As featured on p. 218 of "Bloggers on the Bus," under the name "a MyDD blogger."

Wednesday, July 08, 2009

And Justice For None

Glenn Greenwald has the gory details about yet another civil liberties backtrack for the White House, introducing the new term of "presidential post-acquittal detention power." Basically, if the Administration puts a terror suspect on trial and they are actually found innocent, the President reserves the right to detain them anyway for an indefinite period.

All of this underscores what has clearly emerged as the core "principle" of Obama justice when it comes to accused Terrorists -- namely, "due process" is pure window dressing with only one goal: to ensure that anyone the President wants to keep imprisoned will remain in prison. They'll create various procedures to prettify the process, but the outcome is always the same -- ongoing detention for as long as the President dictates. This is how I described it when Obama first unveiled his proposal of preventive detention:

If you really think about the argument Obama made yesterday -- when he described the five categories of detainees and the procedures to which each will be subjected -- it becomes manifest just how profound a violation of Western conceptions of justice this is. What Obama is saying is this: we'll give real trials only to those detainees we know in advance we will convict. For those we don't think we can convict in a real court, we'll get convictions in the military commissions I'm creating. For those we can't convict even in my military commissions, we'll just imprison them anyway with no charges ("preventively detain" them).

After yesterday, we have to add an even more extreme prong to this policy: if by chance we miscalculate and deign to give a trial to a detainee who is then acquitted, we'll still just keep them in prison anyway by presidential decree. That added step renders my criticism of Obama's conception of "justice" even more applicable:

Giving trials to people only when you know for sure, in advance, that you'll get convictions is not due process. Those are called "show trials." In a healthy system of justice, the Government gives everyone it wants to imprison a trial and then imprisons only those whom it can convict. The process is constant (trials), and the outcome varies (convictions or acquittals). Obama is saying the opposite: in his scheme, it is the outcome that is constant (everyone ends up imprisoned), while the process varies and is determined by the Government (trials for some; military commissions for others; indefinite detention for the rest). The Government picks and chooses which process you get in order to ensure that it always wins. A more warped "system of justice" is hard to imagine.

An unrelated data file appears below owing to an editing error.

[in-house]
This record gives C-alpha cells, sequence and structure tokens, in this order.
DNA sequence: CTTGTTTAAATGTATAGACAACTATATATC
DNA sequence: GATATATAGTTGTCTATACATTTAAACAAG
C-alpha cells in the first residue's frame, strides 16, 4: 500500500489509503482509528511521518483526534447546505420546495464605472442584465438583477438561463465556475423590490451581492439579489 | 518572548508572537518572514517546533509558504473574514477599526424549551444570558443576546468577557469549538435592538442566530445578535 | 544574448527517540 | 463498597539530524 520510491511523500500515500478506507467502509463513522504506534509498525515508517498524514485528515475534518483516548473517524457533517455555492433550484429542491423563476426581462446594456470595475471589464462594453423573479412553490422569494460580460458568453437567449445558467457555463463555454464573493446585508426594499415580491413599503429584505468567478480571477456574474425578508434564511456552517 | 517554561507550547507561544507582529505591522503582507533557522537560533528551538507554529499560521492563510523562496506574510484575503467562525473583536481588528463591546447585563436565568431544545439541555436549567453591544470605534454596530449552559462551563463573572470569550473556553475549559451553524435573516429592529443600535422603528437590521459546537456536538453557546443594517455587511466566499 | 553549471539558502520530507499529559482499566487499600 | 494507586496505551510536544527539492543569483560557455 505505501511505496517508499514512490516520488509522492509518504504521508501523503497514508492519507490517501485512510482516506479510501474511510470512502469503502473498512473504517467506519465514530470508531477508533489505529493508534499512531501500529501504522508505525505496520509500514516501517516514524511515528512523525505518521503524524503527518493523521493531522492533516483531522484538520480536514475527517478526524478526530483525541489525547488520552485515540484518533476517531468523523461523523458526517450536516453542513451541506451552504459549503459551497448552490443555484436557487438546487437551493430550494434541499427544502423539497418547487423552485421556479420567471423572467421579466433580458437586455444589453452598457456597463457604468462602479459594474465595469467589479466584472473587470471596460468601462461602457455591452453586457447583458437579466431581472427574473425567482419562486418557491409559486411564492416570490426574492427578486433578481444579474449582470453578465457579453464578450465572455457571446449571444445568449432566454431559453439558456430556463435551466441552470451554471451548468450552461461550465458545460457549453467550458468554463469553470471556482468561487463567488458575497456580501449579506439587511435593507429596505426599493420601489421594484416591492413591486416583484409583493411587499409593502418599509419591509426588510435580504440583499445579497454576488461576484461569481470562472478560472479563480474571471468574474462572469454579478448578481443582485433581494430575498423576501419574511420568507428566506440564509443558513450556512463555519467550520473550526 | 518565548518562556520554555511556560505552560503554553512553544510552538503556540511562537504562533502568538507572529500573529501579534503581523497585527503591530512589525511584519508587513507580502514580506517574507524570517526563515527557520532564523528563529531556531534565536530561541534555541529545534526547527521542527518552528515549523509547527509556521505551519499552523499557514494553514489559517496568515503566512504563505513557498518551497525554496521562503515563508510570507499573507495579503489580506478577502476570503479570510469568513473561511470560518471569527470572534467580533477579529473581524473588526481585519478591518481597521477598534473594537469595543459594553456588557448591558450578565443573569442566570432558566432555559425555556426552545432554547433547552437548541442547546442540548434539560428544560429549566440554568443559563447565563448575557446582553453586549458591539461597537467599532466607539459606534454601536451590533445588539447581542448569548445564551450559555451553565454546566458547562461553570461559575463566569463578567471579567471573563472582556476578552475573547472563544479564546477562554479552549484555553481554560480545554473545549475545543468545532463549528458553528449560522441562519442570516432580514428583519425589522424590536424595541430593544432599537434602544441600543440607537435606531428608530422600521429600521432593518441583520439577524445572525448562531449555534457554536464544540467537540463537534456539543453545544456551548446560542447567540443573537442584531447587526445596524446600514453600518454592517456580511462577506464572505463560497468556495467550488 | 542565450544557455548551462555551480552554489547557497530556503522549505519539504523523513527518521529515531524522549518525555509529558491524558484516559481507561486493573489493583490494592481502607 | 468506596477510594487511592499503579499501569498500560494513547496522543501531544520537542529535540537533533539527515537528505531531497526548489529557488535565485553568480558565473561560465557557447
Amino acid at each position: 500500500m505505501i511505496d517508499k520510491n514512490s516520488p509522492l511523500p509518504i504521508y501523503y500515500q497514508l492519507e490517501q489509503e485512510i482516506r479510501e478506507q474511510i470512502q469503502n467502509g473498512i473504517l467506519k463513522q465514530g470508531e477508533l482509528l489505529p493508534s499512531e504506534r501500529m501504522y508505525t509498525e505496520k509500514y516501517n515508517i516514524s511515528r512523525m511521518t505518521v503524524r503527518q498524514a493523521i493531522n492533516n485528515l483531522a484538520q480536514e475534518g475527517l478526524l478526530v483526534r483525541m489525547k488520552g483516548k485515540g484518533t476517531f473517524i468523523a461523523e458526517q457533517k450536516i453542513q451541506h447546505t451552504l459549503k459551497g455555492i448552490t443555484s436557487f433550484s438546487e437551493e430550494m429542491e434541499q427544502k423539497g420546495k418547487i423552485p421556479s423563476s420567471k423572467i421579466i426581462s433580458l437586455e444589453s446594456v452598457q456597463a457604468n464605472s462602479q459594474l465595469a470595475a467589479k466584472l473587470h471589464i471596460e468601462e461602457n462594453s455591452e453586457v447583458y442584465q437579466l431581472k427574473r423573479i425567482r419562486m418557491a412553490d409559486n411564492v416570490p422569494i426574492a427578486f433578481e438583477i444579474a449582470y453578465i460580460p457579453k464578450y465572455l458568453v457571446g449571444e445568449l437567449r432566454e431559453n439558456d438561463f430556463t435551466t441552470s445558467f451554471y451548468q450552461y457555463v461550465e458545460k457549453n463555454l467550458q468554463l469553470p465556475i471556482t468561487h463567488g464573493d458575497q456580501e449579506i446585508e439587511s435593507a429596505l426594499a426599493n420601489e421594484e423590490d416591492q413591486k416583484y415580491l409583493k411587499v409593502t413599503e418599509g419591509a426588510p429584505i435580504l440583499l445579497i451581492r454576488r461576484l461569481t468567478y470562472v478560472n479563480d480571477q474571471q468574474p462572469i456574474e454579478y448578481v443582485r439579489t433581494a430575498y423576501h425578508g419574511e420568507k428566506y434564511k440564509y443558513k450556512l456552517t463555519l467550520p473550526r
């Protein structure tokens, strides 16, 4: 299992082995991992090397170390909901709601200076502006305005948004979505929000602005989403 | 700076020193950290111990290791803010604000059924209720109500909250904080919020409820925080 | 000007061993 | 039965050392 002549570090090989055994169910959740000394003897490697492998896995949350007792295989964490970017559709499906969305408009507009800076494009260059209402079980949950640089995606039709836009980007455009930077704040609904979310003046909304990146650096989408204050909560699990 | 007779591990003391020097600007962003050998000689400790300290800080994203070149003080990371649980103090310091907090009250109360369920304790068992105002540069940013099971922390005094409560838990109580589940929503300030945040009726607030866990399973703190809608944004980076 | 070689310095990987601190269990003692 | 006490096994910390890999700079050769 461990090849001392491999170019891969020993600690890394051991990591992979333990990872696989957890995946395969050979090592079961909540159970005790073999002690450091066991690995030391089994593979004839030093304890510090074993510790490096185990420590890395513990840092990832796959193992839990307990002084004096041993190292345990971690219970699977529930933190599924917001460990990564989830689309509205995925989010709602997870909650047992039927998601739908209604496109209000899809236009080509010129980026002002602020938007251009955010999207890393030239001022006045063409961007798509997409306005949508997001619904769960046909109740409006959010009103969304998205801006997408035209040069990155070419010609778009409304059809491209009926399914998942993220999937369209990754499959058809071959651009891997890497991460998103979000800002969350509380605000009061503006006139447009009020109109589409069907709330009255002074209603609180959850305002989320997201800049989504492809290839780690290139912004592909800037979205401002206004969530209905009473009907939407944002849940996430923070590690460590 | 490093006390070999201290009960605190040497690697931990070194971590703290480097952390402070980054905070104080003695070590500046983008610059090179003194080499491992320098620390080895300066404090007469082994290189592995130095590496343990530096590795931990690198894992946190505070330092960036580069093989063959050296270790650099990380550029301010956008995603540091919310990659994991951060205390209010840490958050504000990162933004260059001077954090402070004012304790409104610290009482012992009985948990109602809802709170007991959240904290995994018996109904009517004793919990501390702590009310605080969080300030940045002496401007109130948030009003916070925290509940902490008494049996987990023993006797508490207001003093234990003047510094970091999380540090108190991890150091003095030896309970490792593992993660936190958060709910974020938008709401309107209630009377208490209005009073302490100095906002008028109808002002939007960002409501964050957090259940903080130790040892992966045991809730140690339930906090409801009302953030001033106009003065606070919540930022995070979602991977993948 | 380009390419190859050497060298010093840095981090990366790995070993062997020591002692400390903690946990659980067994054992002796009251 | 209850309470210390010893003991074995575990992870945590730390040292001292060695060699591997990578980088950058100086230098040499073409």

I get the feeling that if those left at Guantanamo wanted to engage in mass suicide right now, someone in the White House would give the go-ahead to mix the Kool-Aid for them. This is just a problem they don't want to solve.

And of course, the focus on Guantanamo, and the fate of the prisoners there, keeps everyone's eye off of those indefinitely detained at Bagram Air Force Base in Afghanistan, without charges, and in greater numbers at this point than in Cuba. Furthermore, what Obama's team has not answered is if they plan to continue these show trials and preventive detention tactics for those they capture, not just the artifacts of the Bush regime. That answer could come soon.

We have, through expansion of executive power, extreme Congressional deference and a failure to counteract the push in the popular culture, allowed the arguments of reactionaries - that any suspect in the so-called "war on terror" must be detained indefinitely until the end of combat in an endless, figurative war - to take hold in the public mind. When these issues made the public debate, when torture became the stuff of online poll topics, when they were allowed legitimacy, we inevitably and inescapably lost that debate. The genie has left the bottle, and while a popular President could put it back in, he has shown absolutely no willingness to expend an ounce of political capital to do so. And we will look back on decisions like this as part of a sad legacy, regardless of the rest of the tenure.

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